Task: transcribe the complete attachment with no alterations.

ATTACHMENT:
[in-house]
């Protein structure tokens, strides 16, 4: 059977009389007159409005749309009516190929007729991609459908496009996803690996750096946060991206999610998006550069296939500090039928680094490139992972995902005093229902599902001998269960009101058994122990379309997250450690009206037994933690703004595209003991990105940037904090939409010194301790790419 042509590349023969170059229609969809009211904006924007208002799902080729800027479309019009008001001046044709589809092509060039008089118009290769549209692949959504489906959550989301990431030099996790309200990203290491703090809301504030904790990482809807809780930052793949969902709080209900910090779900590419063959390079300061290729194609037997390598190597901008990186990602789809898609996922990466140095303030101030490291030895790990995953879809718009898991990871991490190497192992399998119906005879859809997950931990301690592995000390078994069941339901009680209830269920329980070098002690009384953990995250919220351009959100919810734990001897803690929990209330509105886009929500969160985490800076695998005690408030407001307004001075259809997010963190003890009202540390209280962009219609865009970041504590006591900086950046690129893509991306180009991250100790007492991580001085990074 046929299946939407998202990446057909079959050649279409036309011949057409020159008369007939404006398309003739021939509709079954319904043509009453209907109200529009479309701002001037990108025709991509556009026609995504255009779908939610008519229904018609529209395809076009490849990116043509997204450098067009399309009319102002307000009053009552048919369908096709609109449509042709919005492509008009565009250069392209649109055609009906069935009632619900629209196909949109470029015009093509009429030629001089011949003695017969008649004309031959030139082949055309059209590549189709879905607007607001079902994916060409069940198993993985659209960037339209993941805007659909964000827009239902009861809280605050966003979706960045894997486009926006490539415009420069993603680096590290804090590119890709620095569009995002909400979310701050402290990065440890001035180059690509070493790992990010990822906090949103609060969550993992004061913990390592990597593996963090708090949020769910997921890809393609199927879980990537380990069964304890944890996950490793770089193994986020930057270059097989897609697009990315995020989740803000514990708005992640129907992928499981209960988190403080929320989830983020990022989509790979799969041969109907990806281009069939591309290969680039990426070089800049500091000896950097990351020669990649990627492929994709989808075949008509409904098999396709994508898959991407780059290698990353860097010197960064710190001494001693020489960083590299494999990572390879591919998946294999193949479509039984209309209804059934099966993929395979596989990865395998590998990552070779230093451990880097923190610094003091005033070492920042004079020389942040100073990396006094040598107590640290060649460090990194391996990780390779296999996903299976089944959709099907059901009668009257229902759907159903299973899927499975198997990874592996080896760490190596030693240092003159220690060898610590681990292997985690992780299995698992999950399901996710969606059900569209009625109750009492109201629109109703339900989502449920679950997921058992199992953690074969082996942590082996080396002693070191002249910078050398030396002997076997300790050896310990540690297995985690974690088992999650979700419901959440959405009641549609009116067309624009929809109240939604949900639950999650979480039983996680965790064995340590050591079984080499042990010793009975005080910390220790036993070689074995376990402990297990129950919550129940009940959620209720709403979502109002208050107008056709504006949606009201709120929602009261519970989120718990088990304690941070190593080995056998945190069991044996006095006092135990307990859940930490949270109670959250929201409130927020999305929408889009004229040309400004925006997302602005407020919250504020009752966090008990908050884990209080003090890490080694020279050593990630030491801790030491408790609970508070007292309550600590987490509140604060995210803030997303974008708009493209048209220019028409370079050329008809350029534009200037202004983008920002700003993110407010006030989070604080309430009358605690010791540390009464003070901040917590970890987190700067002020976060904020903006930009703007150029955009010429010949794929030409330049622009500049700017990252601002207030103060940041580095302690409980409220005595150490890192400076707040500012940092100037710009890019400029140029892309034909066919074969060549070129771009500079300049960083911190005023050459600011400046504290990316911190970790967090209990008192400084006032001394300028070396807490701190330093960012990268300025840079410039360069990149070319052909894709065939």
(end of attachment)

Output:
[in-house]
């Protein structure tokens, strides 16, 4: 059977009389007159409005749309009516190929007729991609459908496009996803690996750096946060991206999610998006550069296939500090039928680094490139992972995902005093229902599902001998269960009101058994122990379309997250450690009206037994933690703004595209003991990105940037904090939409010194301790790419 042509590349023969170059229609969809009211904006924007208002799902080729800027479309019009008001001046044709589809092509060039008089118009290769549209692949959504489906959550989301990431030099996790309200990203290491703090809301504030904790990482809807809780930052793949969902709080209900910090779900590419063959390079300061290729194609037997390598190597901008990186990602789809898609996922990466140095303030101030490291030895790990995953879809718009898991990871991490190497192992399998119906005879859809997950931990301690592995000390078994069941339901009680209830269920329980070098002690009384953990995250919220351009959100919810734990001897803690929990209330509105886009929500969160985490800076695998005690408030407001307004001075259809997010963190003890009202540390209280962009219609865009970041504590006591900086950046690129893509991306180009991250100790007492991580001085990074 046929299946939407998202990446057909079959050649279409036309011949057409020159008369007939404006398309003739021939509709079954319904043509009453209907109200529009479309701002001037990108025709991509556009026609995504255009779908939610008519229904018609529209395809076009490849990116043509997204450098067009399309009319102002307000009053009552048919369908096709609109449509042709919005492509008009565009250069392209649109055609009906069935009632619900629209196909949109470029015009093509009429030629001089011949003695017969008649004309031959030139082949055309059209590549189709879905607007607001079902994916060409069940198993993985659209960037339209993941805007659909964000827009239902009861809280605050966003979706960045894997486009926006490539415009420069993603680096590290804090590119890709620095569009995002909400979310701050402290990065440890001035180059690509070493790992990010990822906090949103609060969550993992004061913990390592990597593996963090708090949020769910997921890809393609199927879980990537380990069964304890944890996950490793770089193994986020930057270059097989897609697009990315995020989740803000514990708005992640129907992928499981209960988190403080929320989830983020990022989509790979799969041969109907990806281009069939591309290969680039990426070089800049500091000896950097990351020669990649990627492929994709989808075949008509409904098999396709994508898959991407780059290698990353860097010197960064710190001494001693020489960083590299494999990572390879591919998946294999193949479509039984209309209804059934099966993929395979596989990865395998590998990552070779230093451990880097923190610094003091005033070492920042004079020389942040100073990396006094040598107590640290060649460090990194391996990780390779296999996903299976089944959709099907059901009668009257229902759907159903299973899927499975198997990874592996080896760490190596030693240092003159220690060898610590681990292997985690992780299995698992999950399901996710969606059900569209009625109750009492109201629109109703339900989502449920679950997921058992199992953690074969082996942590082996080396002693070191002249910078050398030396002997076997300790050896310990540690297995985690974690088992999650979700419901959440959405009641549609009116067309624009929809109240939604949900639950999650979480039983996680965790064995340590050591079984080499042990010793009975005080910390220790036993070689074995376990402990297990129950919550129940009940959620209720709403979502109002208050107008056709504006949606009201709120929602009261519970989120718990088990304690941070190593080995056998945190069991044996006095006092135990307990859940930490949270109670959250929201409130927020999305929408889009004229040309400004925006997302602005407020919250504020009752966090008990908050884990209080003090890490080694020279050593990630030491801790030491408790609970508070007292309550600590987490509140604060995210803030997303974008708009493209048209220019028409370079050329008809350029534009200037202004983008920002700003993110407010006030989070604080309430009358605690010791540390009464003070901040917590970890987190700067002020976060904020903006930009703007150029955009010429010949794929030409330049622009500049700017990252601002207030103060940041580095302690409980409220005595150490890192400076707040500012940092100037710009890019400029140029892309034909066919074969060549070129771009500079300049960083911190005023050459600011400046504290990316911190970790967090209990008192400084006032001394300028070396807490701190330093960012990268300025840079410039360069990149070319052909894709065939």